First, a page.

A new alternative to dispute resolution, “Collaborative Family Practice“, is now the third resource in a lineup consisting of litigation, mediation,
and collaboration. And like mediation, its closest neighbor, it is
distinguished from litigation by employing non-adversarial techniques.
In a collaborative practice, the clients themselves conduct settlement negotiations with the lawyers by their sides so that client ownership of the process is combined with legal
protection. These negotiations often take place during four-way
meetings in which the lawyers act as advisors to the clients instead of
taking charge of the process. The lawyers are present more as
negotiation exemplars than as actual negotiators; when they do
negotiate, they stop short of taking control away from their clients.
the parties can’t reach agreement, then the lawyers must withdraw, and
neither they nor any member of their firms may represent the clients in
subsequent litigation. This is to ensure that there is no “holding
back”: the participants are committed to reaching a reasonable
settlement, and there’s no room to maneuver for litigation leverage. The
lawyers’ attitude, which they must demonstrate to their clients, is
that there will be no cross-examination later — not even a thought of
it. The matter will settle.
|According to a paper presented at the 1998 Annual Conference of the Academy of Family Mediators, collaborative lawyers should:
can bring to the negotiations their knowledge of the law, their ability
to analyze problems in the legal context, and their experience in
generating options to solve them. These attributes make vital
contributions to the success of the collaborative approach. But
collaborative law requires additional skills; for most lawyers, these
are new skills. Having renounced the possibility of litigation, one
cannot employ adversarial techniques — such as threatening to “go to
court” — to advance the negotiations. One must find other means of
persuasion; in a collaborative practice, the means of persuasion swing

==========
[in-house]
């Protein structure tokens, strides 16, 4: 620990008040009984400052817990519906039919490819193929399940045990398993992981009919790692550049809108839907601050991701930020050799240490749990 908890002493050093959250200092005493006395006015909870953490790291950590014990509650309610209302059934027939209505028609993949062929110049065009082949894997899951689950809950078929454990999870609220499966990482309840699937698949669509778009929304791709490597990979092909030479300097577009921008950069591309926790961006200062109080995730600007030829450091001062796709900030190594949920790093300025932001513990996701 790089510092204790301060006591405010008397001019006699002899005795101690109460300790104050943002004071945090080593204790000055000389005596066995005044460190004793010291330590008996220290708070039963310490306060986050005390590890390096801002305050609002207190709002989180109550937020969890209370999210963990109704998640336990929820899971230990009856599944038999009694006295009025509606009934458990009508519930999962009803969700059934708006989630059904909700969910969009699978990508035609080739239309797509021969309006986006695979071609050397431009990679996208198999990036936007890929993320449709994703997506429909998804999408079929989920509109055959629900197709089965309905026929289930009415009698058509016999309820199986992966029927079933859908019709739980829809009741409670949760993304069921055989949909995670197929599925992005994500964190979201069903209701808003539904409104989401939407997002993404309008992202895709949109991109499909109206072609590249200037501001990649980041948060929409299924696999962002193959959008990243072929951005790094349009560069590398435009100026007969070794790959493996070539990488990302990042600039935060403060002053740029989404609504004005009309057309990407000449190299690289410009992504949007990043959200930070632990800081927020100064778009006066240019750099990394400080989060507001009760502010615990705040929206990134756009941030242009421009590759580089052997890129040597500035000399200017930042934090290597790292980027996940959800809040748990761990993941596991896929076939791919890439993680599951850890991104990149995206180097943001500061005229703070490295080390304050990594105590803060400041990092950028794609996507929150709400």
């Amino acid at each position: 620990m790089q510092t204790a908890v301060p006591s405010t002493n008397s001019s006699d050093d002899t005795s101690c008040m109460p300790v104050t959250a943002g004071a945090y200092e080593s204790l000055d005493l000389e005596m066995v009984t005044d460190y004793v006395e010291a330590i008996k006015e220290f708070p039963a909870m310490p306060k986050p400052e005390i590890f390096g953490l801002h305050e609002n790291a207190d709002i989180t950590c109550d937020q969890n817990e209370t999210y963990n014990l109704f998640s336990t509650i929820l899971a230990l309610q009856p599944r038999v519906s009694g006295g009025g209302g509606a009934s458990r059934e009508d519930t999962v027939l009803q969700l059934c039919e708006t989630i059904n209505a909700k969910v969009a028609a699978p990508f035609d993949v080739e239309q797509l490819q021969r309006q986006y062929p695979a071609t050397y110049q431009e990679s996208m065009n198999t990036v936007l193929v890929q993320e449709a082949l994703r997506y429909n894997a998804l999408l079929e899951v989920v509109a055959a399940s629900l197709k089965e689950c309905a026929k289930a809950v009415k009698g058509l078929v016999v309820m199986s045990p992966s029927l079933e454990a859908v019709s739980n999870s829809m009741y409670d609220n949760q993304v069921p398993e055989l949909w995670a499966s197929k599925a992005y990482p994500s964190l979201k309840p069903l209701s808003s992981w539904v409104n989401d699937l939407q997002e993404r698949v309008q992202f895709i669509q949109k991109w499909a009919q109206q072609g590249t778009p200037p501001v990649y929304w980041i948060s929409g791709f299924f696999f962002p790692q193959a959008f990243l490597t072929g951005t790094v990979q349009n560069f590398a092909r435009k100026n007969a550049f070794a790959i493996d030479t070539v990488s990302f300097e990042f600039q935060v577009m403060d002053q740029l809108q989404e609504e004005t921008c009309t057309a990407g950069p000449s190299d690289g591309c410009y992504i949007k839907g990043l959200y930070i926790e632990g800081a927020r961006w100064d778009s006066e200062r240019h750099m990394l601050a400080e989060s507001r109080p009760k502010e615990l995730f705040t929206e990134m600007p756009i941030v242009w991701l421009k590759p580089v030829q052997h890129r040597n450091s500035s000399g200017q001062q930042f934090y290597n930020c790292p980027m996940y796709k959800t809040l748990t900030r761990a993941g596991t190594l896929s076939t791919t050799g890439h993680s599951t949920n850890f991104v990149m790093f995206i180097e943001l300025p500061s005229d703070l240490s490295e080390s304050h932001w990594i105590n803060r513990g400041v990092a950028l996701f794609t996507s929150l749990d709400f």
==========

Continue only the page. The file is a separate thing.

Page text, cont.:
180 degrees to adopt cooperative strategies.
four participants, with the clients themselves as the principal
negotiators, work cooperatively to reach a mutually acceptable
resolution of the issues. In order to carry out their roles, the clients
usually require a crash course in communication skills and the
rudiments of interest-based negotiations. Only so much of this can be
instilled across the desk in the office; it is better learned by
observing the lawyers at work in the actual negotiation sessions. This
is the key to collaborative practice: the lawyers, through their own
communication and their assistance in the negotiations, demonstrate how
to resolve conflicts and reach agreement. Knowing that they’re modeling
techniques for their clients, the lawyers must be careful to act in the
way they want their clients to act.
collaborative method has an immediate appeal to many lawyers. Instead
of using confrontation tactics and intimidating demands, the method
reaches for the basic goodness in the individuals and looks for win-win
solutions. Instead of accepting a byproduct of bitterness as the almost
inevitable result of the process, it aims to create a renewed respect
for — or a better understanding of — the other party, and a general
feeling that the agreement was a job well done. And hopefully, the
lessons learned about dignified conflict resolution will carry over to
solve future problems.
course, not all negotiations will end in agreement, but most will —
simply because of the determination of all participants (including the
collaborative lawyers) to reach that goal through fair and open dealing.
But if, despite all this, settlement eludes them, the parties will have
the satisfaction of knowing that they made every reasonable effort, and
that the lack of success was not for want of trying. They’ll also have a
clearer understanding of the issues involved so that if the matter must
be litigated, they’ll be in a better position to instruct their trial
counsel on the crux of the case — saving both time and money.
MacDonald is a retired-partner of the family law practice at MacDonald
& Partners in Toronto. He was Chair of the Steering Committee on
Collaborative Family Law (Toronto), and was the founding chairman of the
national family law section of the Canadian Bar Association and
founding president of the Family Mediation Service of Ontario.